Trust Issues in a Market Economy

Trust Issues in a Market Economy

Robert A. Schultz (Woodbury University, USA)
Copyright: © 2006 |Pages: 12
DOI: 10.4018/978-1-59140-779-9.ch006
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Abstract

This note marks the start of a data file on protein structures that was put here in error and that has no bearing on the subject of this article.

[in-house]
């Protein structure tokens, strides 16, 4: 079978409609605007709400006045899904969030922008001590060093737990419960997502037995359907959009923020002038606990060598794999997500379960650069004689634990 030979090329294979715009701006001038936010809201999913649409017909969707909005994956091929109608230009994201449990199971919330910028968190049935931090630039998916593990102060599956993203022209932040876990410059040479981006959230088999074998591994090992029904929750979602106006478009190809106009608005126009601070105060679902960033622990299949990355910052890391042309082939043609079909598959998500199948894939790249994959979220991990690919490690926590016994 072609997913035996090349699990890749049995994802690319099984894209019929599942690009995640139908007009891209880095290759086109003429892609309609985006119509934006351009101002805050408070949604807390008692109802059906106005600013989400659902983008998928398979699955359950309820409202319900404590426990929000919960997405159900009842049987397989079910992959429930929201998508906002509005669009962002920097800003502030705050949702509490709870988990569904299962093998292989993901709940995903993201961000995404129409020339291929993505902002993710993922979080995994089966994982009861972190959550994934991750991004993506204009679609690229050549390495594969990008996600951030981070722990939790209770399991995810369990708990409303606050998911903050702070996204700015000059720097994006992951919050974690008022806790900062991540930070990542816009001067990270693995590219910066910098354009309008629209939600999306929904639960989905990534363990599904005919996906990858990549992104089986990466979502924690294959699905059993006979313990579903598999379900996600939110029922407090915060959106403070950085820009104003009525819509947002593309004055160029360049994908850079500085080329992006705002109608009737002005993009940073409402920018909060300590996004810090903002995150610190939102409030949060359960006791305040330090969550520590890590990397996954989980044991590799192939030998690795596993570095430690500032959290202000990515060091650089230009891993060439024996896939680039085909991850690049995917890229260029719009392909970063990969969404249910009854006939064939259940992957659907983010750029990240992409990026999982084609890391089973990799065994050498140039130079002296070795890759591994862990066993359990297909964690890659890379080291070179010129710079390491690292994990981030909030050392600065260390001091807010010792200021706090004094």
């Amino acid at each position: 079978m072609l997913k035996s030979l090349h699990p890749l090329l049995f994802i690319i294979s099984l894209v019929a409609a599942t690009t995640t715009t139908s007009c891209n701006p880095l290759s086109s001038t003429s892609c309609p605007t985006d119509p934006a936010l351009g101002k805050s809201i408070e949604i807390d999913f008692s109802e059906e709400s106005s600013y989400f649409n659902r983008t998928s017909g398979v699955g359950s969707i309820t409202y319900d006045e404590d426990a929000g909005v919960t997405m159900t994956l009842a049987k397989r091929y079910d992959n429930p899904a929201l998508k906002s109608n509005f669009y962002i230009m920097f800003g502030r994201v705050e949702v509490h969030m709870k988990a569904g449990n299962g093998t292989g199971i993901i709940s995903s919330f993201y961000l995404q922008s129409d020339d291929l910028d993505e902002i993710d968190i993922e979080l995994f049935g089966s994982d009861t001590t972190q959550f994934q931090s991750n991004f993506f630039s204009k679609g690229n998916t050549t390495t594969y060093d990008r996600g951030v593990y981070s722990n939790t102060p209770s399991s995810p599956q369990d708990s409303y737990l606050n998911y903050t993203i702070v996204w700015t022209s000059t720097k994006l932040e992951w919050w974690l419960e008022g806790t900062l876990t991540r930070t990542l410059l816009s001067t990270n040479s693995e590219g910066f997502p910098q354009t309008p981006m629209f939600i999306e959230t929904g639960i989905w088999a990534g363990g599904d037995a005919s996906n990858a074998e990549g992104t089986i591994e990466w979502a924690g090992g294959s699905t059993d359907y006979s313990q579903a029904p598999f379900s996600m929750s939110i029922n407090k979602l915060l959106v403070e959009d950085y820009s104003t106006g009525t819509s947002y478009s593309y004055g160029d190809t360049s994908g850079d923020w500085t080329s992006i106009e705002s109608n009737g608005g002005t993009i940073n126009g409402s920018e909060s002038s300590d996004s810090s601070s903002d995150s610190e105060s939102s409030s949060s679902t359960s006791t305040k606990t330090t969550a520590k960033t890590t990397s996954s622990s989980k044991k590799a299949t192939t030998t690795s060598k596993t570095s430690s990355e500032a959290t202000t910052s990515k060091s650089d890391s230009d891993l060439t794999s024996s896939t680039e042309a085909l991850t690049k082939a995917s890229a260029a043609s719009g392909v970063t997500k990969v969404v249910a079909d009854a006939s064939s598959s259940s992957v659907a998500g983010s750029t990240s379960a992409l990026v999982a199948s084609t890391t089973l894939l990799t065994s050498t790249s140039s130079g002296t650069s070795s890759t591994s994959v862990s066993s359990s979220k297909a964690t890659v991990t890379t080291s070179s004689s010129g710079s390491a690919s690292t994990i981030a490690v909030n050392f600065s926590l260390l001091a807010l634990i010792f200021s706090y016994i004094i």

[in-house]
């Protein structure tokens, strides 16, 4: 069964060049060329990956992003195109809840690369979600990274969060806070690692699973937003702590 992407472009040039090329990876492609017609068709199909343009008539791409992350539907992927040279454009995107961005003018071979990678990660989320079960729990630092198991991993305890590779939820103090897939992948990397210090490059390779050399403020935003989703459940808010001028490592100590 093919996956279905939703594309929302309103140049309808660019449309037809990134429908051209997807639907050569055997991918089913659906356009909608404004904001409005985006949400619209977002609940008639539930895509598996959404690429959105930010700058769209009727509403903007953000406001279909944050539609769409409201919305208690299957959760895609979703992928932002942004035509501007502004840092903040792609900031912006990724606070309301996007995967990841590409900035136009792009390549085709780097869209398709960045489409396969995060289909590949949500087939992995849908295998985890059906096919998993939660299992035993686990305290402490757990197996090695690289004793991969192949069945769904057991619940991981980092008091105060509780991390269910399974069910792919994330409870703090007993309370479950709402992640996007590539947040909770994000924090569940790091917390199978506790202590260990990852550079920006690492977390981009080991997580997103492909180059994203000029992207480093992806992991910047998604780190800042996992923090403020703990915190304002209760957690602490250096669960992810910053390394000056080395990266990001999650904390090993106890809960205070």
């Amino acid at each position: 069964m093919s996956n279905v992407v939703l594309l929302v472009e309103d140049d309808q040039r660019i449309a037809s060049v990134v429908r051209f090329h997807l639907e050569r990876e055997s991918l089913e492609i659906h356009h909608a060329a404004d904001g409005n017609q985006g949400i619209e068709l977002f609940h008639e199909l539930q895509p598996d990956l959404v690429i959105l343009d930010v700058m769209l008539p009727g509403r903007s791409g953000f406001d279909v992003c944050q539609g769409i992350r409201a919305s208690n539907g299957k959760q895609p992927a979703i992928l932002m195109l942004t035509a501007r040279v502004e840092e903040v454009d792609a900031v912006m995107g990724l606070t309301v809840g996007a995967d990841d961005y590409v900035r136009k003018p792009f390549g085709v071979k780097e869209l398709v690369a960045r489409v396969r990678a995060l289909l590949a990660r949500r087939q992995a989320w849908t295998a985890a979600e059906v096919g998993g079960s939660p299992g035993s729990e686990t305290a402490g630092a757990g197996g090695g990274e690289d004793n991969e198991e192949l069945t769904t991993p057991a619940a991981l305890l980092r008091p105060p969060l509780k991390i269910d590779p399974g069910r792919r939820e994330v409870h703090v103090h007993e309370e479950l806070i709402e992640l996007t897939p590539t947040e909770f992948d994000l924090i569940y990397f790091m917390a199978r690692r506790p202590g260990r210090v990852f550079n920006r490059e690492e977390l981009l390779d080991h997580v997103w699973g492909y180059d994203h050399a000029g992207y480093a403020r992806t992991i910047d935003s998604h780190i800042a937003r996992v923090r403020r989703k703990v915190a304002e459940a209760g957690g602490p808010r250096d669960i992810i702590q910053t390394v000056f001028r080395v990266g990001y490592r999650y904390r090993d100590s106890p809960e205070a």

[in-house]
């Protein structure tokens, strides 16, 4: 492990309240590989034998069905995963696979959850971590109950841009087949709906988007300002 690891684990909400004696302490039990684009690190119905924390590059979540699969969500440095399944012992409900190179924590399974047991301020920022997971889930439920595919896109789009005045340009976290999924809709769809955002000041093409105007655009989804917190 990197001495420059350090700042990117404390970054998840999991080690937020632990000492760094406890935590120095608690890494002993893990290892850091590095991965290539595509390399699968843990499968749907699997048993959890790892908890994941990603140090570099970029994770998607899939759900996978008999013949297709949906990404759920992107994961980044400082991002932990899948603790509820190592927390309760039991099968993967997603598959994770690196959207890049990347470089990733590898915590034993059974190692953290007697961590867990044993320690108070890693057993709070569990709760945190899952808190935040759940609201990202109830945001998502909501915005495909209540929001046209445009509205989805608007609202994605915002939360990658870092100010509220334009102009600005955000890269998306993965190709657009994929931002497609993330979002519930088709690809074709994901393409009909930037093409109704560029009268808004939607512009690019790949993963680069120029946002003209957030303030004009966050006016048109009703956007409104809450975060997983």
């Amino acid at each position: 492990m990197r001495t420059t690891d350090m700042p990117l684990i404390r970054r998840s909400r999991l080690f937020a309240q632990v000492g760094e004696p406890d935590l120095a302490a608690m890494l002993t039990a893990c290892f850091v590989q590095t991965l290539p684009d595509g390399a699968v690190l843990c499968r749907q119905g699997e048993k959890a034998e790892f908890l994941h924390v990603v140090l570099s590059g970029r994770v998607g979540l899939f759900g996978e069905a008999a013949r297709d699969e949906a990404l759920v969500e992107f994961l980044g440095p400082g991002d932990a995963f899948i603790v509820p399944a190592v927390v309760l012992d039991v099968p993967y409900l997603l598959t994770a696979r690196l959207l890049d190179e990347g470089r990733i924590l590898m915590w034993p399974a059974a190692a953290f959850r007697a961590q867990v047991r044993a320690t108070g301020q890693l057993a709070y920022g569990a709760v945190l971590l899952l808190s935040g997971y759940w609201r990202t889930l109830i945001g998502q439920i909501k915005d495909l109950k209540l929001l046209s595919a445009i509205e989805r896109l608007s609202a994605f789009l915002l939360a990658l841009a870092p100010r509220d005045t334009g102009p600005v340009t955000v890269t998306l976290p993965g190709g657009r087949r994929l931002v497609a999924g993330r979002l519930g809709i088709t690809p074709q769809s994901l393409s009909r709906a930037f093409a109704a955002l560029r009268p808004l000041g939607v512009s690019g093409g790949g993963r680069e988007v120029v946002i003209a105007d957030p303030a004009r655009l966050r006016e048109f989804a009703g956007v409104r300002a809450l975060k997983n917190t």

In a competitive market economy, one is required to serve the interests of one’s employer or corporation. As we saw in Chapter IV, Professional Duties, one can do this in several different roles: as an employee, as a manager, or as a consultant. In each of these roles, one’s duties are often fairly clear. But there are a number of circumstances in which these duties are not the final word. First, when corporate boundaries become blurred, as they are in contemporary supply-chain management, new ethical issues arise. In a traditional market situation, agreement with another company to charge a fixed amount is often collusion or price fixing and is both illegal and unethical. In a supply-chain context, agreements that a supplier charge a fixed amount are essential for vendor managed inventory. They are not illegal and not regarded as unethical. Similarly, outsourcing agreements require companies to be concerned for each other’s well-being.

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